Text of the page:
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Juvenile court school and Game Show Friday

Lauren Bishop
photo by Kristopher Skinner/Bay Area News Group

This morning, after countless e-mails and security clearances, I finally stepped foot in a maximum security classroom at juvenile hall. It was for a story about Lauren Bishop, a 2009 Alameda County Teacher of the Year (and an Oakland Tech mom).

As I walked into Bishop’s science classroom and scanned the young faces sitting before her, I knew that most of them had been charged with a “707 B” offense: one of 23 crimes including murder, kidnapping, gang activity and discharge of a firearm.

I also learned from one of the supervisors that more than half of the boys in Unit 2 might eventually be shipped from the center to a prison — quite possibly, on their 18th birthdays.

Whatever their histories, Bishop said, she sees each kid as just that — a kid. After observing her class and interviewing a couple of the older students, I can see why. 

I noticed that they seemed quite attentive to a relatively dry review session on ionic and covalent bonds. Then they picked teams for Game Show Friday, a weekly event in which they’re quizzed on the lessons of the week. It was Thursday, their last chance to cram.

Wayne, one of Bishop’s students, told me later that it wasn’t just the chance to win Game Show Friday that made everyone so competitive, but the prize: “Candy, you know, Snickers.”

Katy Murphy

Education reporter for the Oakland Tribune. Contact me at kmurphy@bayareanewsgroup.com.

  • Nextset

    This is interesting, But:

    In a depression are we going to take resources and money from “normal” kids and divert them to criminal kids?

    Would they get as much education by just having the guards give them newspapers – or old “Dick and Jane” readers to look at?

    I predict with the budget cuts we have yet to see – the real cuts that will start after July 2010 and go on for 5 to 10 years beyond – we will have greatly reduced face time between workers (teachers) and the products (students). We are going to have much more automation (online classes).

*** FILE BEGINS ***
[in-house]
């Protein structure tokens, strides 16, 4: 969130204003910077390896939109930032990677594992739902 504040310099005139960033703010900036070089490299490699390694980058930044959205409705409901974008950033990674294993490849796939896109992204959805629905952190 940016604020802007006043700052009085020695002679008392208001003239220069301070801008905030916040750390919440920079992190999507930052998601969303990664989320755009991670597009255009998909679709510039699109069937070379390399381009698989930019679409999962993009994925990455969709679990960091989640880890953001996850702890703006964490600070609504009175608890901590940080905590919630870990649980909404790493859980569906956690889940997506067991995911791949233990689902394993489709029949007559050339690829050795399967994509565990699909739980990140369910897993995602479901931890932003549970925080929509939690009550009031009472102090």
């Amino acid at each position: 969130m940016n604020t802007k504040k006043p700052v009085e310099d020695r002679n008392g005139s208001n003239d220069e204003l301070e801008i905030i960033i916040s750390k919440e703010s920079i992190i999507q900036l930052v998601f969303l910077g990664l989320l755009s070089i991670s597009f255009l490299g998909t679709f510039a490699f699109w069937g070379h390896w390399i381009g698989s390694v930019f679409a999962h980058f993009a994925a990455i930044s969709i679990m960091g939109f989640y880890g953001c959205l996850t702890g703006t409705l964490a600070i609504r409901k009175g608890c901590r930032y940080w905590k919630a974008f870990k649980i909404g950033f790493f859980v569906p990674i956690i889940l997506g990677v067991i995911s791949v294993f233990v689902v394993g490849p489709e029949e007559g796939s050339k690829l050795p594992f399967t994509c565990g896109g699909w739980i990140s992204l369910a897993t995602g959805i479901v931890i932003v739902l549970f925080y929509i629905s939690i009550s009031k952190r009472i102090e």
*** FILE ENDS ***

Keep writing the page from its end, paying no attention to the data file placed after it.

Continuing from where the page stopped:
The luxury of a Lauren Bishop giving face time to students will probably be reserved for the high status students.

    And it’s not clear to me that this will result is any less education or lower test scores in reading and comprehension. It will be different and socialization will change. Since our urban school socialization tends to be anti-social anyway even this doesn’t worry me too much.

    Change we can believe in.

  • LEXUSOAKLAND

    “In a depression are we going to take resources and money from “normal” kids and divert them to criminal kids?

    Would they get as much education by just having the guards give them newspapers – or old “Dick and Jane” readers to look at?”
    ———–
    This is short sighted and uniformed. Each new “class” of criminals is effectively “schooled” by those before them. Clearly newspapers and Dick & Jane did not provide an education to these kids before they ended up in Juvenile Hall. Our choice then, is to perpetuate the status quo — let them be educated by other inmates, or capture a few through the Lauren Bishops who are willing to devote their time and effort to effect what some would consider a useless and thankless task.

  • Nextset

    Lexus: It’s not useless and it’s not thankless. All education means something. But:

    The issue is how much budget do you give jail schools and how much do you give the jail medical – and what cheaper resources do you have to maintain minimum level of results.

    We are headed to a collapse of government and the law of the jungle in our urban streets. Lets talk about it. Nothing is going to be the same and nothing in the budgets are going to be “safe”.

    With the kind of tax revenue falloff and budget shortages the state is facing don’t think that we may not have to eliminate 11th and 12th grade statewide in public schools – and even worse dramatic changes in daily life. And change seems to be coming soon and coming big.

    And to some extent it’s history repeating – but in cycles so vast that they are not within the life experience of those active today. Start reading depression diaries from 1929 to 1941 – a number of them are now being published.